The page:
|Diverse Applications of Preference Assessment Procedures
|Monday, May 26, 2014
|9:00 AM–10:50 AM
|W186 (McCormick Place Convention Center)
|Area: DDA/CBM; Domain: Applied Research
|Chair: Patricia F. Kurtz (Kennedy Krieger Institute)
|Discussant: Mark O'Reilly (The University of Texas at Austin)
A substantial body of research exists on the identification, use, and efficacy of reinforcers with individuals with intellectual and developmental disabilities. Increasingly, researchers are focusing on extensions to preference assessment methodology. This symposium includes four data-based presentations from two institutions that highlight unique applications of preference assessment methods. The first paper examines the utility of single-stimulus, paired-choice and competing stimulus assessments in the treatment of severe behavior problems in young children with developmental delays. The second describes the identification, assessment, and application of preferred stimuli with pediatric patients in a minimally conscious state in a rehabilitation setting. In the third presentation, preference assessments were conducted with an adolescent with Smith Lemli Opitz syndrome to assess dimensions of task effort and task preference. The final presentation describes the use of paired-choice preference assessments with bilingual children with disabilities to assess preferences for language and across three social contexts. Methodological extensions as well as implications for use of preference assessments are discussed.
|An Examination of the Use of Preference Assessments with Preschool Children Exhibiting Severe Problem Behavior
|ASHLEY ROBINSON (Kennedy Krieger Institute), Patricia F. Kurtz (Kennedy Krieger Institute), jaclyn Brande (Kennedy Krieger Institute)
|Abstract: The identification of effective reinforcers is often critical for the success of behavioral interventions utilizing a positive reinforcement framework. Preference assessments have been consistently shown to be a successful means for identifying items that are preferred by individuals and may, subsequently, serve as reinforcers during assessment and treatment. However, there is a dearth of research on the use of preference assessments with young children with developmental disabilities presenting with severe problem behavior. The purpose of the present study was to examine the utility of indirect (e.g., interviews) and direct preference assessment techniques with children ages 0-5 years exhibiting problem behavior maintained by social or automatic reinforcement. Results support the use of paired-choice, single stimulus, and competing stimulus preference assessments with preschool children exhibiting a range of problem behaviors. Figures 1-2 represent example data with interobserver agreement averaging 97.45. Modifications to standard assessment procedures in addition to implications for incorporating preference assessment results into behavioral interventions for this population will be discussed.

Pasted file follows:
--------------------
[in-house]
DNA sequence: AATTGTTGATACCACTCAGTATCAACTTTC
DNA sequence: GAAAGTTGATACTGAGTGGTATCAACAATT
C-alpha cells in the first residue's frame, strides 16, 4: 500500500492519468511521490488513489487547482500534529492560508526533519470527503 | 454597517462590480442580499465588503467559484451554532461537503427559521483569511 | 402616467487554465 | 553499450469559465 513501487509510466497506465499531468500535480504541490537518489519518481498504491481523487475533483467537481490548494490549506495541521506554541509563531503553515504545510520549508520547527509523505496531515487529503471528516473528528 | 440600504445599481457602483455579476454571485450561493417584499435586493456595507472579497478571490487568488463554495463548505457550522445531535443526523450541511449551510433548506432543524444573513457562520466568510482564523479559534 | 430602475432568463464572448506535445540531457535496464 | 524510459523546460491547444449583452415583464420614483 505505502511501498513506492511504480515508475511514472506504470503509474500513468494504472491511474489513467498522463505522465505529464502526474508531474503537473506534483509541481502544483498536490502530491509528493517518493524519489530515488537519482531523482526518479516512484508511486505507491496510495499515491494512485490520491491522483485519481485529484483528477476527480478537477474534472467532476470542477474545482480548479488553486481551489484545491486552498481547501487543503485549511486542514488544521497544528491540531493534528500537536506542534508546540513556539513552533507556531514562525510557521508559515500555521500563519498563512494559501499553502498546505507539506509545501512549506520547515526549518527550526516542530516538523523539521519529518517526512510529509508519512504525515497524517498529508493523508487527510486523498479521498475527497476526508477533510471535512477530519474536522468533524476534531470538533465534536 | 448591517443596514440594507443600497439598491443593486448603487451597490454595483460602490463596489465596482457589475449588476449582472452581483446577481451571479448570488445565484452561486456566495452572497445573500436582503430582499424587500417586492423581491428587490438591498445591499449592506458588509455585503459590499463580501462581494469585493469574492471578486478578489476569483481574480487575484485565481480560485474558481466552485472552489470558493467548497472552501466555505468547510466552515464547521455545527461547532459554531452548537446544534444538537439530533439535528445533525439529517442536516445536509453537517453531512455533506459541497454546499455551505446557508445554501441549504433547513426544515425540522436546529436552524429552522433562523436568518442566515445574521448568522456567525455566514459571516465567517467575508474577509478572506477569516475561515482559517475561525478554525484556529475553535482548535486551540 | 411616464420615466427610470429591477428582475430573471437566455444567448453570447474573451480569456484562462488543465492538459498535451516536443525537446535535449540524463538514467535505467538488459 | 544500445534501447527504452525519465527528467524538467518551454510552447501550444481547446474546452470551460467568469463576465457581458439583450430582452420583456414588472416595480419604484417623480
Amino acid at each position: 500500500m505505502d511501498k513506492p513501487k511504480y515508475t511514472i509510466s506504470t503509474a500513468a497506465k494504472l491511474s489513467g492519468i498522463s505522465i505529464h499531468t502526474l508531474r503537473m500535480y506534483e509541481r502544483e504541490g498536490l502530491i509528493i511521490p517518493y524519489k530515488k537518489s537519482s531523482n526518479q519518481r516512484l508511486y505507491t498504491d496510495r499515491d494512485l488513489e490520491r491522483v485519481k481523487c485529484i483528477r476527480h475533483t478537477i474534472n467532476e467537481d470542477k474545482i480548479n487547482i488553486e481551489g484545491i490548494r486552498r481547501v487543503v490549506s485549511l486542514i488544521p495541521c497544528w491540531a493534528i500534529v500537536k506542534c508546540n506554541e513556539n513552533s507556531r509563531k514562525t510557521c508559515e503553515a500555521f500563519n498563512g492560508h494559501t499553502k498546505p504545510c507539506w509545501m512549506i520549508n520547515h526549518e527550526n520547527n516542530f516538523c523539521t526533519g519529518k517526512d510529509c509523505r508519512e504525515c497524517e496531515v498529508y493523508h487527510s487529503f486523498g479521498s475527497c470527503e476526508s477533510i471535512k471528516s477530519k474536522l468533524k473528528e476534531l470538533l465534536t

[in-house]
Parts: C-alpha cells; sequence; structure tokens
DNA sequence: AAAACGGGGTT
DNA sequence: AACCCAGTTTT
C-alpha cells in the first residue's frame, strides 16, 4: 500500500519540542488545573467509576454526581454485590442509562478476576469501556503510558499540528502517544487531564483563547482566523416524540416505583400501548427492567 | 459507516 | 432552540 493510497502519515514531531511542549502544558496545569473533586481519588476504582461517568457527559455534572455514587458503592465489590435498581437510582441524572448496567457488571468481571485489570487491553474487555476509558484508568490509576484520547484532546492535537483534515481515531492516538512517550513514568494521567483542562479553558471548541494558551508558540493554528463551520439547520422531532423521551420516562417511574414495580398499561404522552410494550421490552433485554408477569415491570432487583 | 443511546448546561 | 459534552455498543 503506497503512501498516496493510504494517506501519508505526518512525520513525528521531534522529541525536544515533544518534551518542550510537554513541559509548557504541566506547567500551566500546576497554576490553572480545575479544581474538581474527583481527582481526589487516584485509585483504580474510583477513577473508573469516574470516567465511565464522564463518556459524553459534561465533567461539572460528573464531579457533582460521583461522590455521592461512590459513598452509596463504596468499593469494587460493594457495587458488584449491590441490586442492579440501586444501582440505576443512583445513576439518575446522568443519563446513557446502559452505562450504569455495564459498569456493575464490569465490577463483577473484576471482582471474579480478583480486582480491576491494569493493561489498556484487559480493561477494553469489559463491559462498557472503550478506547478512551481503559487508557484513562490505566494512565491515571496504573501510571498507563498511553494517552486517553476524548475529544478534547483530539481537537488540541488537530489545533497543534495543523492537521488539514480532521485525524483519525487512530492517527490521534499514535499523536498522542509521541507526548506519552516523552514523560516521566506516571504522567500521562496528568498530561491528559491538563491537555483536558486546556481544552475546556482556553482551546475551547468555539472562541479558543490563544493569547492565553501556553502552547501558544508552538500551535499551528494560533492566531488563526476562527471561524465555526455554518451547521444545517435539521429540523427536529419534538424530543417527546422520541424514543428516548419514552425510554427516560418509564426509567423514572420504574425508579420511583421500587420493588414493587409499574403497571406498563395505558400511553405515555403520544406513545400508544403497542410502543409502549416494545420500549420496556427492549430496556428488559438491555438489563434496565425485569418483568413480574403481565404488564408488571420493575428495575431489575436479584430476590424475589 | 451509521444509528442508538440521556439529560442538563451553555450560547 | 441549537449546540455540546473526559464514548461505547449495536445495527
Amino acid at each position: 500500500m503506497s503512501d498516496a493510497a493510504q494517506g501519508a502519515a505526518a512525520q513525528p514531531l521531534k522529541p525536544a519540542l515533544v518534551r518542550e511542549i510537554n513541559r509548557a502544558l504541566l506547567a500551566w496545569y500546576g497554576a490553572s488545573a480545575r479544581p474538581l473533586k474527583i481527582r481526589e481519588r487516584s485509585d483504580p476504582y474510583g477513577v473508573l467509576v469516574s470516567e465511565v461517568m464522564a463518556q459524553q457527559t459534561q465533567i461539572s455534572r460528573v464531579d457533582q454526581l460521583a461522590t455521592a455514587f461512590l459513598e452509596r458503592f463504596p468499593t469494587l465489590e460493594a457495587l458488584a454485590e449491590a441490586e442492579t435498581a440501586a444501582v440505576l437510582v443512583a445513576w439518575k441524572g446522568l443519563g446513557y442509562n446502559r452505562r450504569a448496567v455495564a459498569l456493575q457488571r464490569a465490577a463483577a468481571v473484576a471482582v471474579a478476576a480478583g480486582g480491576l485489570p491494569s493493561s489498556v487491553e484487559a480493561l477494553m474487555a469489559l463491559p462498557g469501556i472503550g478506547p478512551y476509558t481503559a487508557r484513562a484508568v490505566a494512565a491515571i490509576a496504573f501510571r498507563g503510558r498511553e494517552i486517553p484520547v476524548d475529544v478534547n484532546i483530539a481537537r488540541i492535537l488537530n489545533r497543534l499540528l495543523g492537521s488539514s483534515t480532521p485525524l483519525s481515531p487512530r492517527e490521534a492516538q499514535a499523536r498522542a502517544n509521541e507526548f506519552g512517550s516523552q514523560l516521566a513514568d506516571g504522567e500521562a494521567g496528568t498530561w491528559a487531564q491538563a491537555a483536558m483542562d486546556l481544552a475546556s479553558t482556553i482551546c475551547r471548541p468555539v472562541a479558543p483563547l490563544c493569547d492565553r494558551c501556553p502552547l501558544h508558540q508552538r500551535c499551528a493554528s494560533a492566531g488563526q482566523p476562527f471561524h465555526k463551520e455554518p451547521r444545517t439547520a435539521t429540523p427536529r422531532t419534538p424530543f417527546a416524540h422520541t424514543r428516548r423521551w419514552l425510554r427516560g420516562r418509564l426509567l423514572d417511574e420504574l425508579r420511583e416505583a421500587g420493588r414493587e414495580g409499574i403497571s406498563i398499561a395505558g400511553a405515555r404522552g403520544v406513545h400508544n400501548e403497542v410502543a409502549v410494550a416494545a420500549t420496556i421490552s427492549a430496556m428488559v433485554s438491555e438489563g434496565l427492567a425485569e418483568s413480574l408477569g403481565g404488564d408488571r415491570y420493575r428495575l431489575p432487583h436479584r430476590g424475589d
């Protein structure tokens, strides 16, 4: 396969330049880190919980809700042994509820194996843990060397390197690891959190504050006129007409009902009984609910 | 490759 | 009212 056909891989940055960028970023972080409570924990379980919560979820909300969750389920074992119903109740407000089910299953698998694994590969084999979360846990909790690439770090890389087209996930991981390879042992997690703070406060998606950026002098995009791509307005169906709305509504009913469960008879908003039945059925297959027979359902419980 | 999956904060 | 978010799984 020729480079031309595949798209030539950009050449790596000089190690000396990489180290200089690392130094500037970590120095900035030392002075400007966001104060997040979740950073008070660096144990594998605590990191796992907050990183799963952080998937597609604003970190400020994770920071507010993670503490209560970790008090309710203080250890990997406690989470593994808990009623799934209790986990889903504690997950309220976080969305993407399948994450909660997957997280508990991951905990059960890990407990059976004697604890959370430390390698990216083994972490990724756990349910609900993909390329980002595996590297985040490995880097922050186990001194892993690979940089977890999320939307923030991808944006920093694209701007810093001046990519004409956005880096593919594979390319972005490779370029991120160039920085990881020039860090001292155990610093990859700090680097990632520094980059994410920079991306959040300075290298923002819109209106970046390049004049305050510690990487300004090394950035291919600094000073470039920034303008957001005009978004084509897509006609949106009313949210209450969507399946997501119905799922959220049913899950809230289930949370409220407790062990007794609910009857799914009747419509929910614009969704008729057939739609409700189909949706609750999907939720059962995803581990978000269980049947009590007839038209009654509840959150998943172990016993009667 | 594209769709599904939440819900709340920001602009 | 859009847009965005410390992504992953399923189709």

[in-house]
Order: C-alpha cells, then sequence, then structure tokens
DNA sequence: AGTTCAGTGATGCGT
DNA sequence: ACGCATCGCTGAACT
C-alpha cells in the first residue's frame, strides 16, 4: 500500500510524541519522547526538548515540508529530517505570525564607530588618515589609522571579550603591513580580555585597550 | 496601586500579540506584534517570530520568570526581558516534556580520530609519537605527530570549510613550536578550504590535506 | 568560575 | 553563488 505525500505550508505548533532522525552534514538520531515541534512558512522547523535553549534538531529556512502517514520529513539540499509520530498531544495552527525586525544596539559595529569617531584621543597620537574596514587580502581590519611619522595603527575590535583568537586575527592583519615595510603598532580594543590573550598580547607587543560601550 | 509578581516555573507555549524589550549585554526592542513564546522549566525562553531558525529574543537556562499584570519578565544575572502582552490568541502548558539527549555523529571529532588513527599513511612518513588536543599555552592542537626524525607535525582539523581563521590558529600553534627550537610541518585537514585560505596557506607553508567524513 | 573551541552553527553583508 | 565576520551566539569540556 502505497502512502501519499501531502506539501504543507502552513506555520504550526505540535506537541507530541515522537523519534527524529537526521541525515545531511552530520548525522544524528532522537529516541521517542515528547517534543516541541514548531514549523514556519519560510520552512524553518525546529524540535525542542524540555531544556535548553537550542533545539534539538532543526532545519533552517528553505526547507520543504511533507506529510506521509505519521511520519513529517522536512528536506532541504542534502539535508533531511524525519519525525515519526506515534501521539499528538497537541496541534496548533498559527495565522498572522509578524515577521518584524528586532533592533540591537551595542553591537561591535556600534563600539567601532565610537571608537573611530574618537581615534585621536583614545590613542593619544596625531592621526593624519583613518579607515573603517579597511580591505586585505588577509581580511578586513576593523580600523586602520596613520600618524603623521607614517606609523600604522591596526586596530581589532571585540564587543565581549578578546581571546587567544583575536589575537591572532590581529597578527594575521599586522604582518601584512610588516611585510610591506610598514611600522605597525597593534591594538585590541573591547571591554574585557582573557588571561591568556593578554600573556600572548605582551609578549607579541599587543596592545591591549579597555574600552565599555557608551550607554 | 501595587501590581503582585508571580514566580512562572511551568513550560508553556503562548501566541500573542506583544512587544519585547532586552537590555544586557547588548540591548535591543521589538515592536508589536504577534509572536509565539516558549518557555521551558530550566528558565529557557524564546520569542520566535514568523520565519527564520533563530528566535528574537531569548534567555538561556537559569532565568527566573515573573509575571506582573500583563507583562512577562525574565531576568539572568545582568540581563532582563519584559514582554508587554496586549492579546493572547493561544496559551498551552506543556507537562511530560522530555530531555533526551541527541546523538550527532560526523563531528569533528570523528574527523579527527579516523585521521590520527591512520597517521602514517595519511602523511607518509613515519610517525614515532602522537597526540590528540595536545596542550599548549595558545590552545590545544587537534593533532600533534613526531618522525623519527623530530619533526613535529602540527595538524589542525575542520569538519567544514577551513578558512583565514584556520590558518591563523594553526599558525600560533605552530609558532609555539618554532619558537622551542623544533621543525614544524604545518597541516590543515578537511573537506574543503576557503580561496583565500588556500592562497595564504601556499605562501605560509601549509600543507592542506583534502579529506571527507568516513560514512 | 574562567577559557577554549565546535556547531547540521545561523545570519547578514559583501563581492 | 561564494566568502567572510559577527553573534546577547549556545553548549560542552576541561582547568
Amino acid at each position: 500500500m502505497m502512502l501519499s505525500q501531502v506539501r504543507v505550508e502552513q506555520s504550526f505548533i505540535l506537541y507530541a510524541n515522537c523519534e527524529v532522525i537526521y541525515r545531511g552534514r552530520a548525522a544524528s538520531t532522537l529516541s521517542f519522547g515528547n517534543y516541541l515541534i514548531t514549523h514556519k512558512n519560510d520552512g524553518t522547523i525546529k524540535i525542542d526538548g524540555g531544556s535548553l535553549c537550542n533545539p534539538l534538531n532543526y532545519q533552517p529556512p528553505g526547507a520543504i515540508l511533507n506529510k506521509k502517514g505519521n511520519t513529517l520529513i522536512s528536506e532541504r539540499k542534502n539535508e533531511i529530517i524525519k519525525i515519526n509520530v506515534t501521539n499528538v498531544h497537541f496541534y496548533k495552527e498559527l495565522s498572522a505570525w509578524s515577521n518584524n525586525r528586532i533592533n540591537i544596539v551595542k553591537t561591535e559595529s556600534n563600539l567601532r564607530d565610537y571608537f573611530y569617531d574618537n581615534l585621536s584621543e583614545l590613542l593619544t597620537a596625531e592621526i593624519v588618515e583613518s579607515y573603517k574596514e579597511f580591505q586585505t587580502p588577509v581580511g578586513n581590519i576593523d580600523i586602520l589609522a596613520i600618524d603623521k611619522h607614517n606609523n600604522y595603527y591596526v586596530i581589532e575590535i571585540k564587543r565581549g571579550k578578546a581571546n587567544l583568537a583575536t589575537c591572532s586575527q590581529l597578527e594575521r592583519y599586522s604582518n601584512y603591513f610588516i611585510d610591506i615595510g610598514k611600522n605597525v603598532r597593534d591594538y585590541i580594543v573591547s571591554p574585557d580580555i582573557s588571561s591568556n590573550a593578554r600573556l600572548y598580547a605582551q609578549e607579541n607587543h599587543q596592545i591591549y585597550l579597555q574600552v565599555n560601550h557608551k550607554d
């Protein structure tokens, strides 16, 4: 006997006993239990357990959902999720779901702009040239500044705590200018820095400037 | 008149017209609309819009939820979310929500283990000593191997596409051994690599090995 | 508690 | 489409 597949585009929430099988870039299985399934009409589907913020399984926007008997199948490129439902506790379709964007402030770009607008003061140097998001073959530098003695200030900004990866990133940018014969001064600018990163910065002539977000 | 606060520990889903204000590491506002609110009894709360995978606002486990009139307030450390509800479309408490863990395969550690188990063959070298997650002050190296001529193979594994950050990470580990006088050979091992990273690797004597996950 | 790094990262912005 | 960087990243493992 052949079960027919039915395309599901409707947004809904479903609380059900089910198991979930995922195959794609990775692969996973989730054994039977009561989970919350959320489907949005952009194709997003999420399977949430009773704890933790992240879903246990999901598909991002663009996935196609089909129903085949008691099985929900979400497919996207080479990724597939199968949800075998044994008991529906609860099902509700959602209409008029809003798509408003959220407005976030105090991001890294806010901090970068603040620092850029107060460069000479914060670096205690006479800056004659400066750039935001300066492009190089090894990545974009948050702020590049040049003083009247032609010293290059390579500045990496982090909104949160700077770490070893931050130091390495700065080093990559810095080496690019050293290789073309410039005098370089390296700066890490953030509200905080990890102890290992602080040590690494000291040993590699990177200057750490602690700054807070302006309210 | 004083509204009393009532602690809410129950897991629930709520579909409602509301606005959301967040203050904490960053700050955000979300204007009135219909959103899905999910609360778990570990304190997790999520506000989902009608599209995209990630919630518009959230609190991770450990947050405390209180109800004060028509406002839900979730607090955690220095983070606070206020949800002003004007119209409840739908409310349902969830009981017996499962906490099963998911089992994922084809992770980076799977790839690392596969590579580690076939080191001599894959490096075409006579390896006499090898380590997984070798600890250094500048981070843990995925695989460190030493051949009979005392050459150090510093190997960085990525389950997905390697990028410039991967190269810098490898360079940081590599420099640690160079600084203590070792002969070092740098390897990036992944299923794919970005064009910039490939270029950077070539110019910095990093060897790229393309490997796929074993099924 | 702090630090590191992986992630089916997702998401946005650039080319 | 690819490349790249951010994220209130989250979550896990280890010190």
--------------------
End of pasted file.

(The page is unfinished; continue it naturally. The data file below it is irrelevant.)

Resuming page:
Preference Assessments with Youth in a Minimally Conscious State in a Pediatric Rehabilitation Setting
|LUCY LEIBOWITZ (Kennedy Krieger Institute), Valerie Paasch (Kennedy Krieger Institute), Keith J. Slifer (The Kennedy Krieger Institute, Johns Hopkins University), Adrianna M. Amari (Kennedy Krieger Institute)